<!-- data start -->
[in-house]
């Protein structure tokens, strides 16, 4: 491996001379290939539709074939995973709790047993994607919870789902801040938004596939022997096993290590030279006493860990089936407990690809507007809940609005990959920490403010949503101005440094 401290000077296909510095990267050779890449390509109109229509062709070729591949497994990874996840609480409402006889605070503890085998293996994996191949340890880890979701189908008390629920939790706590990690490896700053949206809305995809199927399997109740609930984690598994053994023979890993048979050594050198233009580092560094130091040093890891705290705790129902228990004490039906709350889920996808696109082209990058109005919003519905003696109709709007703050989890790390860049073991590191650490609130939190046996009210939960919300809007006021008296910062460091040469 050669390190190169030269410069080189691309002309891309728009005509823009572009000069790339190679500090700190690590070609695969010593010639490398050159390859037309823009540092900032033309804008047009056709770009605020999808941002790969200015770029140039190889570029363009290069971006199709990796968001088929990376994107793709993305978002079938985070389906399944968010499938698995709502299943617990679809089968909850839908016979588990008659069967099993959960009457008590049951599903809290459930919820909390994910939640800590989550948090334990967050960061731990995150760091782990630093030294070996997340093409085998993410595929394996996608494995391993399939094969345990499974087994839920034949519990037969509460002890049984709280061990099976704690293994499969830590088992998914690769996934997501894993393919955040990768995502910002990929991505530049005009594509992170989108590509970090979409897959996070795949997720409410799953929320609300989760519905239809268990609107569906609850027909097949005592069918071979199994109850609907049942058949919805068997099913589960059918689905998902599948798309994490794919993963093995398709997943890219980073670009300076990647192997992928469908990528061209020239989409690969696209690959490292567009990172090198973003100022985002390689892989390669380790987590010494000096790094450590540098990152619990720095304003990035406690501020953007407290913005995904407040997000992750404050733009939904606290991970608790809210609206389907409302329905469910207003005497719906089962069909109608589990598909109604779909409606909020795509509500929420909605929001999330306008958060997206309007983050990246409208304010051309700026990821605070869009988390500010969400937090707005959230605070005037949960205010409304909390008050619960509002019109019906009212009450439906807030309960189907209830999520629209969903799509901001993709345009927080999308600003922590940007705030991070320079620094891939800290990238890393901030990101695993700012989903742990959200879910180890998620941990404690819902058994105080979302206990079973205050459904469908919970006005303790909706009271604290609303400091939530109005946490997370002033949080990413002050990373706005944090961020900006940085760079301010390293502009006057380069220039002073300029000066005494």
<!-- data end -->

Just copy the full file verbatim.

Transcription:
[in-house]
């Protein structure tokens, strides 16, 4: 491996001379290939539709074939995973709790047993994607919870789902801040938004596939022997096993290590030279006493860990089936407990690809507007809940609005990959920490403010949503101005440094 401290000077296909510095990267050779890449390509109109229509062709070729591949497994990874996840609480409402006889605070503890085998293996994996191949340890880890979701189908008390629920939790706590990690490896700053949206809305995809199927399997109740609930984690598994053994023979890993048979050594050198233009580092560094130091040093890891705290705790129902228990004490039906709350889920996808696109082209990058109005919003519905003696109709709007703050989890790390860049073991590191650490609130939190046996009210939960919300809007006021008296910062460091040469 050669390190190169030269410069080189691309002309891309728009005509823009572009000069790339190679500090700190690590070609695969010593010639490398050159390859037309823009540092900032033309804008047009056709770009605020999808941002790969200015770029140039190889570029363009290069971006199709990796968001088929990376994107793709993305978002079938985070389906399944968010499938698995709502299943617990679809089968909850839908016979588990008659069967099993959960009457008590049951599903809290459930919820909390994910939640800590989550948090334990967050960061731990995150760091782990630093030294070996997340093409085998993410595929394996996608494995391993399939094969345990499974087994839920034949519990037969509460002890049984709280061990099976704690293994499969830590088992998914690769996934997501894993393919955040990768995502910002990929991505530049005009594509992170989108590509970090979409897959996070795949997720409410799953929320609300989760519905239809268990609107569906609850027909097949005592069918071979199994109850609907049942058949919805068997099913589960059918689905998902599948798309994490794919993963093995398709997943890219980073670009300076990647192997992928469908990528061209020239989409690969696209690959490292567009990172090198973003100022985002390689892989390669380790987590010494000096790094450590540098990152619990720095304003990035406690501020953007407290913005995904407040997000992750404050733009939904606290991970608790809210609206389907409302329905469910207003005497719906089962069909109608589990598909109604779909409606909020795509509500929420909605929001999330306008958060997206309007983050990246409208304010051309700026990821605070869009988390500010969400937090707005959230605070005037949960205010409304909390008050619960509002019109019906009212009450439906807030309960189907209830999520629209969903799509901001993709345009927080999308600003922590940007705030991070320079620094891939800290990238890393901030990101695993700012989903742990959200879910180890998620941990404690819902058994105080979302206990079973205050459904469908919970006005303790909706009271604290609303400091939530109005946490997370002033949080990413002050990373706005944090961020900006940085760079301010390293502009006057380069220039002073300029000066005494």